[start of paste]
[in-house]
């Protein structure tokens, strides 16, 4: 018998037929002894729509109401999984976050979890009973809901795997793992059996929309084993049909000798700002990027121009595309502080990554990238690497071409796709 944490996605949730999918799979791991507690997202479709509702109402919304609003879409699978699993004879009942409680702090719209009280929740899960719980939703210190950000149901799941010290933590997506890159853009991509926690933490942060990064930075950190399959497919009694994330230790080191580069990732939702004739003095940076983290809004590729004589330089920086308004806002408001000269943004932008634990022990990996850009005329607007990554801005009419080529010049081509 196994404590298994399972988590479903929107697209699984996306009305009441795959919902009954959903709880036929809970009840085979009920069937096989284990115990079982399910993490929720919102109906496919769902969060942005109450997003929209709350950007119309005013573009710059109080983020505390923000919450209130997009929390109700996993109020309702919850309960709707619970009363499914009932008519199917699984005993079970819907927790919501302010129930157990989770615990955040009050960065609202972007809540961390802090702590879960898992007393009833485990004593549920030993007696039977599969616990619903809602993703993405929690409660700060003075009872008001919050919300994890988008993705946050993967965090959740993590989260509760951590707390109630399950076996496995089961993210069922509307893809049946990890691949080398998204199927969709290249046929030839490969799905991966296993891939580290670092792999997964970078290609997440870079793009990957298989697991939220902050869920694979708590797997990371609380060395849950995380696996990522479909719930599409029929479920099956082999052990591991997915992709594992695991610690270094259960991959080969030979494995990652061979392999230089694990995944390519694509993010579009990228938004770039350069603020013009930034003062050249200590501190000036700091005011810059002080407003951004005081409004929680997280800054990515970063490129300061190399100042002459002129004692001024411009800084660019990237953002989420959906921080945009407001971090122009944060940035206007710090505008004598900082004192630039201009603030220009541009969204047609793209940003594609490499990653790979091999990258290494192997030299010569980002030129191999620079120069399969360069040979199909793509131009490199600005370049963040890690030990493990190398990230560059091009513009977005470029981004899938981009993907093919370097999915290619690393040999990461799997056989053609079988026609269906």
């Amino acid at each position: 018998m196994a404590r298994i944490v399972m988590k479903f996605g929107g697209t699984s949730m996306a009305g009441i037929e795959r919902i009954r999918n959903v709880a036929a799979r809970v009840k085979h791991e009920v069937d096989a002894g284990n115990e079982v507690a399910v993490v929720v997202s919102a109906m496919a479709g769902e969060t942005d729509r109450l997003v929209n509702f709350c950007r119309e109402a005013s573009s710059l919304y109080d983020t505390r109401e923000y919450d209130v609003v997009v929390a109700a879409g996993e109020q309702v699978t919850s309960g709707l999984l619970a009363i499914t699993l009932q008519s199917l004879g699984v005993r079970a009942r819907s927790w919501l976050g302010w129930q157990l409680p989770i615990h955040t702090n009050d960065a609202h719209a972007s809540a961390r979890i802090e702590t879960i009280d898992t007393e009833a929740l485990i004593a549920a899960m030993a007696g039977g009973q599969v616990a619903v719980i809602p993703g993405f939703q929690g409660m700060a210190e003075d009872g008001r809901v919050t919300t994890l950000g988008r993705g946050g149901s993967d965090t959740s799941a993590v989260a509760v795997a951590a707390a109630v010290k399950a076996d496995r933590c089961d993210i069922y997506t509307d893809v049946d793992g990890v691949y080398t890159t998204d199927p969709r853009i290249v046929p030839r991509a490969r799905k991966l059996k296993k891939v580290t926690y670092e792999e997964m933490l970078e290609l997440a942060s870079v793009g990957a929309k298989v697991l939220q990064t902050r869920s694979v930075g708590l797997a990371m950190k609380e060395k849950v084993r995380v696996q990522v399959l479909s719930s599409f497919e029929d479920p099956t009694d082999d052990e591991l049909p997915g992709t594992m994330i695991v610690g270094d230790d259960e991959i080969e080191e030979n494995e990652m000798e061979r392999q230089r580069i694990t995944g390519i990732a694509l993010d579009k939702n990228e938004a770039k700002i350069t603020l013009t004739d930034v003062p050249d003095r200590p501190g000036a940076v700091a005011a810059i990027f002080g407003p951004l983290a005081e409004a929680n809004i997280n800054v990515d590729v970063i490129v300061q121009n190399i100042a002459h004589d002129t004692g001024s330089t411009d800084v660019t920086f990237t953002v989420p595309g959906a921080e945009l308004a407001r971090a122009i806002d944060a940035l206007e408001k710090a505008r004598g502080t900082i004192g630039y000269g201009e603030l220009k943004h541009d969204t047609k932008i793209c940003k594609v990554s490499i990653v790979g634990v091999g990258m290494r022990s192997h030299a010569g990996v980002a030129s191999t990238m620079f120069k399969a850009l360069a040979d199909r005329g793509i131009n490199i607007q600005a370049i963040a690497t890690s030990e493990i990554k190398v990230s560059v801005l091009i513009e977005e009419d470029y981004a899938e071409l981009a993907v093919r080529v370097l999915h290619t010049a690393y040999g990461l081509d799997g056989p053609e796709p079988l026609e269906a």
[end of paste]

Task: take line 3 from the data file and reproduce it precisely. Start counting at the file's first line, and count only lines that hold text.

């Amino acid at each position: 018998m196994a404590r298994i944490v399972m988590k479903f996605g929107g697209t699984s949730m996306a009305g009441i037929e795959r919902i009954r999918n959903v709880a036929a799979r809970v009840k085979h791991e009920v069937d096989a002894g284990n115990e079982v507690a399910v993490v929720v997202s919102a109906m496919a479709g769902e969060t942005d729509r109450l997003v929209n509702f709350c950007r119309e109402a005013s573009s710059l919304y109080d983020t505390r109401e923000y919450d209130v609003v997009v929390a109700a879409g996993e109020q309702v699978t919850s309960g709707l999984l619970a009363i499914t699993l009932q008519s199917l004879g699984v005993r079970a009942r819907s927790w919501l976050g302010w129930q157990l409680p989770i615990h955040t702090n009050d960065a609202h719209a972007s809540a961390r979890i802090e702590t879960i009280d898992t007393e009833a929740l485990i004593a549920a899960m030993a007696g039977g009973q599969v616990a619903v719980i809602p993703g993405f939703q929690g409660m700060a210190e003075d009872g008001r809901v919050t919300t994890l950000g988008r993705g946050g149901s993967d965090t959740s799941a993590v989260a509760v795997a951590a707390a109630v010290k399950a076996d496995r933590c089961d993210i069922y997506t509307d893809v049946d793992g990890v691949y080398t890159t998204d199927p969709r853009i290249v046929p030839r991509a490969r799905k991966l059996k296993k891939v580290t926690y670092e792999e997964m933490l970078e290609l997440a942060s870079v793009g990957a929309k298989v697991l939220q990064t902050r869920s694979v930075g708590l797997a990371m950190k609380e060395k849950v084993r995380v696996q990522v399959l479909s719930s599409f497919e029929d479920p099956t009694d082999d052990e591991l049909p997915g992709t594992m994330i695991v610690g270094d230790d259960e991959i080969e080191e030979n494995e990652m000798e061979r392999q230089r580069i694990t995944g390519i990732a694509l993010d579009k939702n990228e938004a770039k700002i350069t603020l013009t004739d930034v003062p050249d003095r200590p501190g000036a940076v700091a005011a810059i990027f002080g407003p951004l983290a005081e409004a929680n809004i997280n800054v990515d590729v970063i490129v300061q121009n190399i100042a002459h004589d002129t004692g001024s330089t411009d800084v660019t920086f990237t953002v989420p595309g959906a921080e945009l308004a407001r971090a122009i806002d944060a940035l206007e408001k710090a505008r004598g502080t900082i004192g630039y000269g201009e603030l220009k943004h541009d969204t047609k932008i793209c940003k594609v990554s490499i990653v790979g634990v091999g990258m290494r022990s192997h030299a010569g990996v980002a030129s191999t990238m620079f120069k399969a850009l360069a040979d199909r005329g793509i131009n490199i607007q600005a370049i963040a690497t890690s030990e493990i990554k190398v990230s560059v801005l091009i513009e977005e009419d470029y981004a899938e071409l981009a993907v093919r080529v370097l999915h290619t010049a690393y040999g990461l081509d799997g056989p053609e796709p079988l026609e269906a």